Looking at Fortunato’s life leads into Kennedy’s desire for us to understand that history helps us see who we are and what makes us different from others.  From the standpoint of looking at our immigrant ancestors, it is easier to see “who they were.” We can see what their ethnic beliefs and values were. We can see how they were different from other ethnicities. Once our ancestors became part of the melting pot, and ethnicities, beliefs and values were merged, “who we are” becomes a complex make-up of those beliefs and values.  Going a step beyond looking solely at “who we are” based on ethnicity, I think we need to examine “who we are” based on being American. Who are we in the present day? How are we different from people of other countries? How are we similar and different from our assimilated and American-born ancestors?  All these questions generate new insights into our family histories and provide new research paths.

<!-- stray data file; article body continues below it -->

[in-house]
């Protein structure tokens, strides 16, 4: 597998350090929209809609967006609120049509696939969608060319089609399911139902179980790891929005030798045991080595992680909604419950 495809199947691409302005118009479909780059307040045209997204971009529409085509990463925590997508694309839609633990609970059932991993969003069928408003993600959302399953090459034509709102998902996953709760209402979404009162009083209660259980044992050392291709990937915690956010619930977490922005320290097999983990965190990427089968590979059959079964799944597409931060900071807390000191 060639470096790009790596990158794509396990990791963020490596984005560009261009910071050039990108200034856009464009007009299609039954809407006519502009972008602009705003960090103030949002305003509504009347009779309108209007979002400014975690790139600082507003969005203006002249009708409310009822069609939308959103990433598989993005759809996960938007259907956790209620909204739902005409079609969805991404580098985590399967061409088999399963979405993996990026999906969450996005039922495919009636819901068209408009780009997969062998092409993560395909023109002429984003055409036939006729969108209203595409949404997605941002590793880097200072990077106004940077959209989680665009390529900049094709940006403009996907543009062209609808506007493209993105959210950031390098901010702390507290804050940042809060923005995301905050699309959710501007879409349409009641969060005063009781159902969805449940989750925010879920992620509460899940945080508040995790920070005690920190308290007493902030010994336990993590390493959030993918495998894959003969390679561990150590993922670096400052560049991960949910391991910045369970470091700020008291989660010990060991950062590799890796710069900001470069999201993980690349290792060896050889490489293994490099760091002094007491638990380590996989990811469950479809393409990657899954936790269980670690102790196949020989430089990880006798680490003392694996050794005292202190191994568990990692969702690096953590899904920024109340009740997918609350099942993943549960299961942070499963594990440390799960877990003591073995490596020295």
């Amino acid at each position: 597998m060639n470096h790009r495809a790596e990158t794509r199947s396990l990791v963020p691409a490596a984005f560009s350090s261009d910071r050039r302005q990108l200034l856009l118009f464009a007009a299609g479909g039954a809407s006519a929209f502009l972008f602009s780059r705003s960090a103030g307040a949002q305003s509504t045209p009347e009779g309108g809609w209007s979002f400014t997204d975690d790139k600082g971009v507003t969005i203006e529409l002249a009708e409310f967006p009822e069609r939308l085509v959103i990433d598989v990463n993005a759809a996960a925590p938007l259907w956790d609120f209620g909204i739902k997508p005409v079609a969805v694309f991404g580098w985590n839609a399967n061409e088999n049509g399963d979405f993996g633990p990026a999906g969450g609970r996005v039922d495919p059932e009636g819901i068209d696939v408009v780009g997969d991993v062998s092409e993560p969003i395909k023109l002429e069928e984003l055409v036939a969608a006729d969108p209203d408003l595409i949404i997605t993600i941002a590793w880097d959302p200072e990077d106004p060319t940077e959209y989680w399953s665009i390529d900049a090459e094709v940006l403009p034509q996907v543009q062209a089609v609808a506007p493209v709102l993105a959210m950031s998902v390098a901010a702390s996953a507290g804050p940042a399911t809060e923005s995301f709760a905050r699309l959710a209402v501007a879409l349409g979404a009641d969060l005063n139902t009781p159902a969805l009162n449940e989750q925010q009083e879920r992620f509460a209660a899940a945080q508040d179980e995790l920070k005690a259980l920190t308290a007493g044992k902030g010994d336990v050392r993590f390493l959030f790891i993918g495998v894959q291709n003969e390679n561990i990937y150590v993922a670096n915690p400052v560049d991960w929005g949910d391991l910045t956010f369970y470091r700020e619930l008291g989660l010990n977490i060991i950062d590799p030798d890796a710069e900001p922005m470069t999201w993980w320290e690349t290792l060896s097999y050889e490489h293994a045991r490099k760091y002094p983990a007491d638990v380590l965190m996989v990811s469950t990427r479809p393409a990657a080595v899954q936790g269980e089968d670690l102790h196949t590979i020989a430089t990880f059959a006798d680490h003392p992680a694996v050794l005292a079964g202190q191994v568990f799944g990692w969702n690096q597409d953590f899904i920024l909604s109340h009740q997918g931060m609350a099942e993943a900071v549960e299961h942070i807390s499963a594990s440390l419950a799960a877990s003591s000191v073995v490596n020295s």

Studying history today and incorporating it into our family histories, allows us to present a more historically complete narrative and make fewer incorrect judgments.  It allows us to view the people as they were during the time in which they lived, rather than what we wish them to be based on our present day experiences. That is the value of studying history today.

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Illinois Regional Archives Depository – a wonderful resource